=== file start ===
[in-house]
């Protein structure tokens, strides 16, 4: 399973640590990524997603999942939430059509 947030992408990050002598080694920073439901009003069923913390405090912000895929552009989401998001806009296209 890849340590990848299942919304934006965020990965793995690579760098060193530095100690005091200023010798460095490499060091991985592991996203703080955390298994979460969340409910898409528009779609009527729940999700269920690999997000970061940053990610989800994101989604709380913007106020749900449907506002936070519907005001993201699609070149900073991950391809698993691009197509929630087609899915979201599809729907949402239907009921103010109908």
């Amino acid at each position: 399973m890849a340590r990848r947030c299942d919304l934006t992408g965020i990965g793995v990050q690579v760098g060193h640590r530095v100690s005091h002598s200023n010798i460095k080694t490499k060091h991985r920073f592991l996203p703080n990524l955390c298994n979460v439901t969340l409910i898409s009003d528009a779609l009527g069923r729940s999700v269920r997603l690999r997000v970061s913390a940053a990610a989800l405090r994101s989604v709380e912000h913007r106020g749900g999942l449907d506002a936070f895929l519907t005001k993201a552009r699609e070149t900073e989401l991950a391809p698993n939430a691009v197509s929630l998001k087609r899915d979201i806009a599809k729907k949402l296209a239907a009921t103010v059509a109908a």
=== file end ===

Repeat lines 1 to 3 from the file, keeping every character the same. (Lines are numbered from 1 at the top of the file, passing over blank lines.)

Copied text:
[in-house]
């Protein structure tokens, strides 16, 4: 399973640590990524997603999942939430059509 947030992408990050002598080694920073439901009003069923913390405090912000895929552009989401998001806009296209 890849340590990848299942919304934006965020990965793995690579760098060193530095100690005091200023010798460095490499060091991985592991996203703080955390298994979460969340409910898409528009779609009527729940999700269920690999997000970061940053990610989800994101989604709380913007106020749900449907506002936070519907005001993201699609070149900073991950391809698993691009197509929630087609899915979201599809729907949402239907009921103010109908």
């Amino acid at each position: 399973m890849a340590r990848r947030c299942d919304l934006t992408g965020i990965g793995v990050q690579v760098g060193h640590r530095v100690s005091h002598s200023n010798i460095k080694t490499k060091h991985r920073f592991l996203p703080n990524l955390c298994n979460v439901t969340l409910i898409s009003d528009a779609l009527g069923r729940s999700v269920r997603l690999r997000v970061s913390a940053a990610a989800l405090r994101s989604v709380e912000h913007r106020g749900g999942l449907d506002a936070f895929l519907t005001k993201a552009r699609e070149t900073e989401l991950a391809p698993n939430a691009v197509s929630l998001k087609r899915d979201i806009a599809k729907k949402l296209a239907a009921t103010v059509a109908a």